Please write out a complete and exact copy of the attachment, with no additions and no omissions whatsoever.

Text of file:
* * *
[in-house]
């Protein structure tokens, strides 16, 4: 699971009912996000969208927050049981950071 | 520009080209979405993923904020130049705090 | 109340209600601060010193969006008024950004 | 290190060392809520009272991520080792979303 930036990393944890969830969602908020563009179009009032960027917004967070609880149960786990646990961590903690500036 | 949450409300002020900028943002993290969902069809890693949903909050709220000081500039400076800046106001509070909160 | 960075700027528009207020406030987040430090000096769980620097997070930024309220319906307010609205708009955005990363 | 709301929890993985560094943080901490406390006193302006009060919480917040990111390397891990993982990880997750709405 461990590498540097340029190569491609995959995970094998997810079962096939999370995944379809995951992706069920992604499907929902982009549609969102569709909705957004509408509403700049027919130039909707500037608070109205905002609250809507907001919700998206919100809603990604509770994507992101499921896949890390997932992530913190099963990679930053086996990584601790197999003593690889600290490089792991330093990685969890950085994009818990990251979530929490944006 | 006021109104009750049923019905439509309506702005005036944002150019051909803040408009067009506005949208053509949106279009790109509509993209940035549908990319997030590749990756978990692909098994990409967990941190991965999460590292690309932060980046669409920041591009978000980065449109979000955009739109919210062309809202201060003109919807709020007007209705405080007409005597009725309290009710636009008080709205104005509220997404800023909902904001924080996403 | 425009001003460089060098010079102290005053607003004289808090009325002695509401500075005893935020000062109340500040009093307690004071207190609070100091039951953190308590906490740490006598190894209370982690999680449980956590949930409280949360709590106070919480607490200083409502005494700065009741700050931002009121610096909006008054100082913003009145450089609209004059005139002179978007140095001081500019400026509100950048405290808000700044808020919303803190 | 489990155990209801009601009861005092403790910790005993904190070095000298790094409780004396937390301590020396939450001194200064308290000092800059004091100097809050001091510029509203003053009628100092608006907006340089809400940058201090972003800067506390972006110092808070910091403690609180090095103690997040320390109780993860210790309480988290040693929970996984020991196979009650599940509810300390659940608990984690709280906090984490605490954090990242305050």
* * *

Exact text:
[in-house]
């Protein structure tokens, strides 16, 4: 699971009912996000969208927050049981950071 | 520009080209979405993923904020130049705090 | 109340209600601060010193969006008024950004 | 290190060392809520009272991520080792979303 930036990393944890969830969602908020563009179009009032960027917004967070609880149960786990646990961590903690500036 | 949450409300002020900028943002993290969902069809890693949903909050709220000081500039400076800046106001509070909160 | 960075700027528009207020406030987040430090000096769980620097997070930024309220319906307010609205708009955005990363 | 709301929890993985560094943080901490406390006193302006009060919480917040990111390397891990993982990880997750709405 461990590498540097340029190569491609995959995970094998997810079962096939999370995944379809995951992706069920992604499907929902982009549609969102569709909705957004509408509403700049027919130039909707500037608070109205905002609250809507907001919700998206919100809603990604509770994507992101499921896949890390997932992530913190099963990679930053086996990584601790197999003593690889600290490089792991330093990685969890950085994009818990990251979530929490944006 | 006021109104009750049923019905439509309506702005005036944002150019051909803040408009067009506005949208053509949106279009790109509509993209940035549908990319997030590749990756978990692909098994990409967990941190991965999460590292690309932060980046669409920041591009978000980065449109979000955009739109919210062309809202201060003109919807709020007007209705405080007409005597009725309290009710636009008080709205104005509220997404800023909902904001924080996403 | 425009001003460089060098010079102290005053607003004289808090009325002695509401500075005893935020000062109340500040009093307690004071207190609070100091039951953190308590906490740490006598190894209370982690999680449980956590949930409280949360709590106070919480607490200083409502005494700065009741700050931002009121610096909006008054100082913003009145450089609209004059005139002179978007140095001081500019400026509100950048405290808000700044808020919303803190 | 489990155990209801009601009861005092403790910790005993904190070095000298790094409780004396937390301590020396939450001194200064308290000092800059004091100097809050001091510029509203003053009628100092608006907006340089809400940058201090972003800067506390972006110092808070910091403690609180090095103690997040320390109780993860210790309480988290040693929970996984020991196979009650599940509810300390659940608990984690709280906090984490605490954090990242305050």